Well-intentioned but flawed.

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DUDE MAKING A DIFFERENCE

BAMBOO BIKES, DUMPSTER DIVES AND OTHER EXTREME ADVENTURES ACROSS AMERICA

An environmental activist’s travelogue about the 104-day coast-to-coast bike ride that he transformed into a radical experiment in low-impact living.

In April 2013, Greenfield set off on a cross-country two-wheeled adventure that began in San Francisco and would end that August in Vermont. His main goal was to “create near zero waste” while raising funds for nonprofits dedicated to creating a more sustainable world. Before he left, Greenfield vowed to eat only locally grown produce or food from dumpsters, use solar energy to power his computer and cellphone, keep himself clean using natural sources of water or water leaking from faucets or sprinklers, and make do with a small portable toilet. His plan to live cleanly and well also included personal promises to maintain “a positive mindset,” give up swearing, “live 100-percent drug and alcohol free,” and plant “seedbombs full of native wildflowers all along [his] path.” The author chronicled his journey day by day with words and images, many of which appear in the book. He set down observations not only of the many and varied landscapes he traversed, but also of the ways he was able to keep the vows he made before he began his trip. Whether it was turning down opportunities to stay in the homes of people he met along the way in favor of sleeping in his tent or in abandoned structures or not allowing himself to use electricity or running water to bathe or wash his clothes, Greenfield stayed true to his word from start to finish. The author’s journey is admirable and inspiring, but his story, which he pieced together from the online blog he kept as he rode, is more functional than reflective and tends toward redundancy. Each new day is a new episode in a string of similar episodes, with no ongoing personal drama or conflict—aside from the various physical obstacles Greenfield encountered—to render the story more compelling.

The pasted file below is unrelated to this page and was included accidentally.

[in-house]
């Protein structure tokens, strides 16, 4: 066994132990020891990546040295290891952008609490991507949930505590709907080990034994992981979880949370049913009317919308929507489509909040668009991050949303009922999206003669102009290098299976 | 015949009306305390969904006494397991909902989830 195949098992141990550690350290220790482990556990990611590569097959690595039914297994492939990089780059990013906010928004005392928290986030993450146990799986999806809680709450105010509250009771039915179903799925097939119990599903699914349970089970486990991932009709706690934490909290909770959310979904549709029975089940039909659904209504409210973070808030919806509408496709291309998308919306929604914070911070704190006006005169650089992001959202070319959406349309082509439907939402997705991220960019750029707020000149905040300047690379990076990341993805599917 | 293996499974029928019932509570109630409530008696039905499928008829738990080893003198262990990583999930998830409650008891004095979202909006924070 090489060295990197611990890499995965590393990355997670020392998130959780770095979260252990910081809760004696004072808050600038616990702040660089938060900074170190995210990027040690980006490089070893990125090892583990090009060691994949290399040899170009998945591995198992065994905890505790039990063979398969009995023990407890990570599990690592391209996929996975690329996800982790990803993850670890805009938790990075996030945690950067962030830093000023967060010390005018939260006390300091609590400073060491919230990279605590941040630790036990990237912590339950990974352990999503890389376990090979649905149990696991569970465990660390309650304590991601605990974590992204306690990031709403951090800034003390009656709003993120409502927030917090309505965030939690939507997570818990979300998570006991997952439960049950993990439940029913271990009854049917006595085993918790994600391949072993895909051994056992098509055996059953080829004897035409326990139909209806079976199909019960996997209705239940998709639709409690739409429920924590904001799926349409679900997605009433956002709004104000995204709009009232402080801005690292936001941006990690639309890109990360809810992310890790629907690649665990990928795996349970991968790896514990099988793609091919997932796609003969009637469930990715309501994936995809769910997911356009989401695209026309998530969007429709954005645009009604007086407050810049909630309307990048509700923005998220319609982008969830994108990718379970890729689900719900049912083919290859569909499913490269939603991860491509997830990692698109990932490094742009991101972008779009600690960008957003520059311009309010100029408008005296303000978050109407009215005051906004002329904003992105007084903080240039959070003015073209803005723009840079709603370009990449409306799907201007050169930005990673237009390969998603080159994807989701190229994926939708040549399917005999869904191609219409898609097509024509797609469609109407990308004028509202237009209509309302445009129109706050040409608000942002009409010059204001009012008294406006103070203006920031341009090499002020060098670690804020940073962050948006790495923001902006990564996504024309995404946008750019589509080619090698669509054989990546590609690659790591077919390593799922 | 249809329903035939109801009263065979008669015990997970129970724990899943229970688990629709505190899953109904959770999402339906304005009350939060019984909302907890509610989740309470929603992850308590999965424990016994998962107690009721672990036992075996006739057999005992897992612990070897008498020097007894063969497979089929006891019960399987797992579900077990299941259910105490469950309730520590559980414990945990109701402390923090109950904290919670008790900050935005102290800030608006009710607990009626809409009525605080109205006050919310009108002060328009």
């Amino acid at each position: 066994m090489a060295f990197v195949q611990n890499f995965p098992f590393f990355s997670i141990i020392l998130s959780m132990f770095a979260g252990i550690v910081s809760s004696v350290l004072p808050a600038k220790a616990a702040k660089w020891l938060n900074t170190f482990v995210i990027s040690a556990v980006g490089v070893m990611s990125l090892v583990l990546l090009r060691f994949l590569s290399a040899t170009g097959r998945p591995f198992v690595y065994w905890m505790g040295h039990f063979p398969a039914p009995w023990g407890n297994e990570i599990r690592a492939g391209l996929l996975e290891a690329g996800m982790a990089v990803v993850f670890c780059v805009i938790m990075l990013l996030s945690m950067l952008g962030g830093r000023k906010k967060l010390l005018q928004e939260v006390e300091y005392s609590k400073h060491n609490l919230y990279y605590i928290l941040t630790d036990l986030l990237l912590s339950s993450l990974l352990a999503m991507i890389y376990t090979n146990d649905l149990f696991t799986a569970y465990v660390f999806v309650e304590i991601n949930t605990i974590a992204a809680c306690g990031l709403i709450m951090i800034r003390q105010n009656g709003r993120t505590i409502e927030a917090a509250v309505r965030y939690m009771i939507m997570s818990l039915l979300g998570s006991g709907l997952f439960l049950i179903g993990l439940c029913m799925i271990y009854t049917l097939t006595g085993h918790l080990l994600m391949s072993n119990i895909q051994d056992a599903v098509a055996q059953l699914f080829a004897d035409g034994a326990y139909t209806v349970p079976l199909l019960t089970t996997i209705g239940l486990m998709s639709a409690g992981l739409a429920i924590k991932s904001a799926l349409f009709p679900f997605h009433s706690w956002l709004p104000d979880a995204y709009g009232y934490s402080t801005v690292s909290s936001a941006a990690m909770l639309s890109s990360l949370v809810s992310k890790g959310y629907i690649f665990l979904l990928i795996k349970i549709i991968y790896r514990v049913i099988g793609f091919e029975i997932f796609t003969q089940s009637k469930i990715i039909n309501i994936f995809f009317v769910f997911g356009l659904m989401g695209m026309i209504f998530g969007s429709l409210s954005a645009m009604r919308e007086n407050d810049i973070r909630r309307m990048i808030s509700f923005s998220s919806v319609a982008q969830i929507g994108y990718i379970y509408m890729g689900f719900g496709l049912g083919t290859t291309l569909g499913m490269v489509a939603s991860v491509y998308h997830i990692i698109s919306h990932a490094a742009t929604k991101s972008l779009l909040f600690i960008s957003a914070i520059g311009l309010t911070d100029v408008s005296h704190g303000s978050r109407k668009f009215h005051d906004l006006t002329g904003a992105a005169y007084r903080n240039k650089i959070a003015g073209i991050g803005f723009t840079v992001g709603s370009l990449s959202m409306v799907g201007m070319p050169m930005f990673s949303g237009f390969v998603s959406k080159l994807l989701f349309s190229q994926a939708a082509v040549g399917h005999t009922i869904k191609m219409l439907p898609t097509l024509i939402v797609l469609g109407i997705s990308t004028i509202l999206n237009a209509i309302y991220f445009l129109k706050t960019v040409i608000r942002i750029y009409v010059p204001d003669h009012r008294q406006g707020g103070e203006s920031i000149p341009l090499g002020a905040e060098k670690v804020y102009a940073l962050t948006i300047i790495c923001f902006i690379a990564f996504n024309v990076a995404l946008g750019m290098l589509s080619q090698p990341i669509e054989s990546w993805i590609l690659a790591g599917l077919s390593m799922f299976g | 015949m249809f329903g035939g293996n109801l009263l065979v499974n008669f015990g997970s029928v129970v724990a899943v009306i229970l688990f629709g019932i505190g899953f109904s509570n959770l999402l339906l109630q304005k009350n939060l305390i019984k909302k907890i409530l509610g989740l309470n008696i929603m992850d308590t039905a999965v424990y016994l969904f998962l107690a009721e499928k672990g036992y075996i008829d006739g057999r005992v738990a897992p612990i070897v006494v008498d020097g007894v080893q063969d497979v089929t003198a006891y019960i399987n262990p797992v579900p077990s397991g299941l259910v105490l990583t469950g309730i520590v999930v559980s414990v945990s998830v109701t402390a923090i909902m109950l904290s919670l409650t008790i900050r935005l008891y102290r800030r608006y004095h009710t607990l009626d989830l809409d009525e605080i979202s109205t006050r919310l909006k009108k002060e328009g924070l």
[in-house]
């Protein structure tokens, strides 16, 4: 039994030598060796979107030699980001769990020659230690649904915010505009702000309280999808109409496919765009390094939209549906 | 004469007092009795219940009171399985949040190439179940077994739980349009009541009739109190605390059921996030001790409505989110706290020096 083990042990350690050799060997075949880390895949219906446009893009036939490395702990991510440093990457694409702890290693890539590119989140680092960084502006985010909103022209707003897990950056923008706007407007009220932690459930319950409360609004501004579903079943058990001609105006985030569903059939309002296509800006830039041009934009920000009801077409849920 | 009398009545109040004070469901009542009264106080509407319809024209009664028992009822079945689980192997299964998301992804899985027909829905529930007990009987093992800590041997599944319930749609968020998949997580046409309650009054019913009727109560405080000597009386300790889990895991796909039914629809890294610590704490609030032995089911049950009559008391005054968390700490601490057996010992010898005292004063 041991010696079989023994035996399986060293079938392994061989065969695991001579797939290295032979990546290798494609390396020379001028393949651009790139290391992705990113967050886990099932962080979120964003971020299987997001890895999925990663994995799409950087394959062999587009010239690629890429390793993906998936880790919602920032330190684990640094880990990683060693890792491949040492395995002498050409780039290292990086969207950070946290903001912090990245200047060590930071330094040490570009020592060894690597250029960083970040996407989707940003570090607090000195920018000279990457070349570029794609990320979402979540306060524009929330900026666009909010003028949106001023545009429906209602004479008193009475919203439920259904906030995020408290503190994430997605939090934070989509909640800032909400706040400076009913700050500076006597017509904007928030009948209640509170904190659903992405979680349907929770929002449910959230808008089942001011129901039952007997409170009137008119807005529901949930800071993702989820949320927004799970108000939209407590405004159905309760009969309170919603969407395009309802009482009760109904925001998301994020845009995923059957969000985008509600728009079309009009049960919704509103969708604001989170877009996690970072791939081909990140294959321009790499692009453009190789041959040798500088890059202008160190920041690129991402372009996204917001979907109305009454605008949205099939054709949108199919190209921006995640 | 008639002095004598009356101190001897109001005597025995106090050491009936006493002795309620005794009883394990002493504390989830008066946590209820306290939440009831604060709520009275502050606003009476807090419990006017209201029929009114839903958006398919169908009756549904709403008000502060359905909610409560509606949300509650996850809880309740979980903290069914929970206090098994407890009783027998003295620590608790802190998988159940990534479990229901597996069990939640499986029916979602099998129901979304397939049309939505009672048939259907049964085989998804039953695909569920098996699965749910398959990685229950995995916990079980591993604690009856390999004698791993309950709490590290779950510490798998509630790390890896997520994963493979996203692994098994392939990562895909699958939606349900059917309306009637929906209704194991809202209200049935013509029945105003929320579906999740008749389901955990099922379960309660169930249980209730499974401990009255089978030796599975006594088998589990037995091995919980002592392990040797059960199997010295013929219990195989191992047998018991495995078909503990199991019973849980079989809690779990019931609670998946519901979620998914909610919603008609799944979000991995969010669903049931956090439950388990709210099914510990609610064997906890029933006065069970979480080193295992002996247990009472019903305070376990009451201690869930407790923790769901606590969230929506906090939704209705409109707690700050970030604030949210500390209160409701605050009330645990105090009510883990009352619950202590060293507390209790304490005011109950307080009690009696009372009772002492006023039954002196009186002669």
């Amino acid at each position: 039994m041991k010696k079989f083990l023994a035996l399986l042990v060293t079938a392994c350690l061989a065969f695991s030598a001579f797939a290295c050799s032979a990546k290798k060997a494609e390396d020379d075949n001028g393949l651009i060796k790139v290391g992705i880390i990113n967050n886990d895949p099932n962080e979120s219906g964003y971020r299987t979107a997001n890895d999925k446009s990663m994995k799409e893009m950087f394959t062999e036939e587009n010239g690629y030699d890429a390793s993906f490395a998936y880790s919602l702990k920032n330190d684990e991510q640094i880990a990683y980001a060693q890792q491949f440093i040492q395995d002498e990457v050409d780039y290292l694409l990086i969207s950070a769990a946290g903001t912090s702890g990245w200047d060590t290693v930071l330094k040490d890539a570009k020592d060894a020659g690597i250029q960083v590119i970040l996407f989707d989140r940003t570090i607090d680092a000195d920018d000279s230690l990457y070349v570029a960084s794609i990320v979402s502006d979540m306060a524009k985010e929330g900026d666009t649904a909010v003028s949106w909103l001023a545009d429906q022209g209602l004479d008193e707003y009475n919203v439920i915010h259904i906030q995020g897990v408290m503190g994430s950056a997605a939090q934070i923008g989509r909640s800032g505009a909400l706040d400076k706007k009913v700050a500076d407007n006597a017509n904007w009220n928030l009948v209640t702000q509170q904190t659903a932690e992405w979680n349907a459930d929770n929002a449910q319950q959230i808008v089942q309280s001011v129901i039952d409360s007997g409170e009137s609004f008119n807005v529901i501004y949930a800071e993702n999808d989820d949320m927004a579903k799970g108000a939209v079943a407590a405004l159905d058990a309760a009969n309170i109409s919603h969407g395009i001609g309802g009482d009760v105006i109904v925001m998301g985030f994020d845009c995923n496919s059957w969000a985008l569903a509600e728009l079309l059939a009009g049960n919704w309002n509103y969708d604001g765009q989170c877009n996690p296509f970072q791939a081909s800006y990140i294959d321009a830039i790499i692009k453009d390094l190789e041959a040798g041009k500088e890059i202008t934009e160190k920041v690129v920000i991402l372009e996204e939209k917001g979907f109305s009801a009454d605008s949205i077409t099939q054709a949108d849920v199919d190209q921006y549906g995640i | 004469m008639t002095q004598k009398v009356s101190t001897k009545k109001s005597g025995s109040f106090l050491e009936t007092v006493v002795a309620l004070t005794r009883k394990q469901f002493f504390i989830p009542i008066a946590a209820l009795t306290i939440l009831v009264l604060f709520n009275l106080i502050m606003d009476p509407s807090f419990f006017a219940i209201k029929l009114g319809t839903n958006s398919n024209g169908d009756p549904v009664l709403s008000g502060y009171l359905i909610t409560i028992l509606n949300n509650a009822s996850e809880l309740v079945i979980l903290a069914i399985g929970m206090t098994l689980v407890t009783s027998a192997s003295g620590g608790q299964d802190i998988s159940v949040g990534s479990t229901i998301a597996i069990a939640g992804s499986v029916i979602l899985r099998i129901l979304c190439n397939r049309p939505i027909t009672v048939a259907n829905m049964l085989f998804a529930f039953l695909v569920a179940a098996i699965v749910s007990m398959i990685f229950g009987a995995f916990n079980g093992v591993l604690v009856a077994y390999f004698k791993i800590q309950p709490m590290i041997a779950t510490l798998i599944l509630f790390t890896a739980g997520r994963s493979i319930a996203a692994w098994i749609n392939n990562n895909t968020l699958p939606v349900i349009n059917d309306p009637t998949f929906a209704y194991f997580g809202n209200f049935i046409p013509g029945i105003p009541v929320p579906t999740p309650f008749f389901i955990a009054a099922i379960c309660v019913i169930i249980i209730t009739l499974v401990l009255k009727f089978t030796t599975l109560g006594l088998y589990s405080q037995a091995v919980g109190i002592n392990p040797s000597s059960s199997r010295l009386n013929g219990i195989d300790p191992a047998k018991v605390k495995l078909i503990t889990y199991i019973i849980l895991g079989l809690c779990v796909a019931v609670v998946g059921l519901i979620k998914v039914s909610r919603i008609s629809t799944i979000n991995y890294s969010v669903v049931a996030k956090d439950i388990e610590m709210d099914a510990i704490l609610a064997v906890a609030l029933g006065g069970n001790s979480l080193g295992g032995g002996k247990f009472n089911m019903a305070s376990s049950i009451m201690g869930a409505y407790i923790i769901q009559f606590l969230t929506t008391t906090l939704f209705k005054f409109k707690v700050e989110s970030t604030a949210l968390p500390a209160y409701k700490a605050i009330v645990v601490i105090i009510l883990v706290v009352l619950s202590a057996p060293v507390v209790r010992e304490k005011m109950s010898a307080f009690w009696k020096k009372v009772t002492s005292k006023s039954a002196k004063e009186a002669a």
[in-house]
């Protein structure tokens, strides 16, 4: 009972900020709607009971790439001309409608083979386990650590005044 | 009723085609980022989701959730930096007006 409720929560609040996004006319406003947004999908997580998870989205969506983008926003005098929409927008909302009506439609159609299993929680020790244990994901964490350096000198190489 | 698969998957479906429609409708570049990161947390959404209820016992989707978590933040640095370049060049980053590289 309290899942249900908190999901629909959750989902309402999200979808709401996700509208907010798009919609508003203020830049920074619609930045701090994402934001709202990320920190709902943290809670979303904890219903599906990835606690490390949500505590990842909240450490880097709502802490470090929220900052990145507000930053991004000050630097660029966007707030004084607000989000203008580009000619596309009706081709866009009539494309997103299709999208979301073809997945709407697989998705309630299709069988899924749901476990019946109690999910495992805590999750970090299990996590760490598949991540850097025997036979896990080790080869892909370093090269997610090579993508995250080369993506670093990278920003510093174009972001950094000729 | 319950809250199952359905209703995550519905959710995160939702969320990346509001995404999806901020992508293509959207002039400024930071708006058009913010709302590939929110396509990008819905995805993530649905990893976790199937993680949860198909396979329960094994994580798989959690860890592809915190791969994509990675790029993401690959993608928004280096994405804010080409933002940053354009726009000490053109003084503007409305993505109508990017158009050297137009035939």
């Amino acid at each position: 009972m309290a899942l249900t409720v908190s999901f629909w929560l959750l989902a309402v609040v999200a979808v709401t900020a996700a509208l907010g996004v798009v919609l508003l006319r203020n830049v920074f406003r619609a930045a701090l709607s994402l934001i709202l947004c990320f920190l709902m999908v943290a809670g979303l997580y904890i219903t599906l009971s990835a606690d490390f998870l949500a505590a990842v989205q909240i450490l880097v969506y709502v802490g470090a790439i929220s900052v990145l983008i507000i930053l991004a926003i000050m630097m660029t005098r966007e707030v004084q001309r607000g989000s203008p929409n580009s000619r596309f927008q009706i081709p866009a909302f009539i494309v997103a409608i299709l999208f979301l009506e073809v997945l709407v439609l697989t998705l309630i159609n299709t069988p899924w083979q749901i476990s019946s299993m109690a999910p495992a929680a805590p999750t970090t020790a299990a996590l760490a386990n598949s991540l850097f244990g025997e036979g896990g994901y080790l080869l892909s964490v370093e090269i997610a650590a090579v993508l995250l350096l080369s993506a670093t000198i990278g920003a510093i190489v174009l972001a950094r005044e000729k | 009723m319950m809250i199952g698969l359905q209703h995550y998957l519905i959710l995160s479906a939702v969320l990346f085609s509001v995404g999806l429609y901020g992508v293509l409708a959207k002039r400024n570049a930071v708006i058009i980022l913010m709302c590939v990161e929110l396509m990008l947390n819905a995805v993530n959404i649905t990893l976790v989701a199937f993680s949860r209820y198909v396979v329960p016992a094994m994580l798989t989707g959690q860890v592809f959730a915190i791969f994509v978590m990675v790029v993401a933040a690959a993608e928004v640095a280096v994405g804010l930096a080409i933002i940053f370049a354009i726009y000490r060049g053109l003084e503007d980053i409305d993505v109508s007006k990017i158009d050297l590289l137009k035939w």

Well-intentioned but flawed.

Pub Date: Dec. 29, 2015

ISBN: 978-0-86571-807-4

Page Count: 320

Publisher: New Society Publishers

Review Posted Online: Oct. 4, 2015

Kirkus Reviews Issue: Oct. 15, 2015

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Doyle offers another lucid, inspiring chronicle of female empowerment and the rewards of self-awareness and renewal.

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UNTAMED

More life reflections from the bestselling author on themes of societal captivity and the catharsis of personal freedom.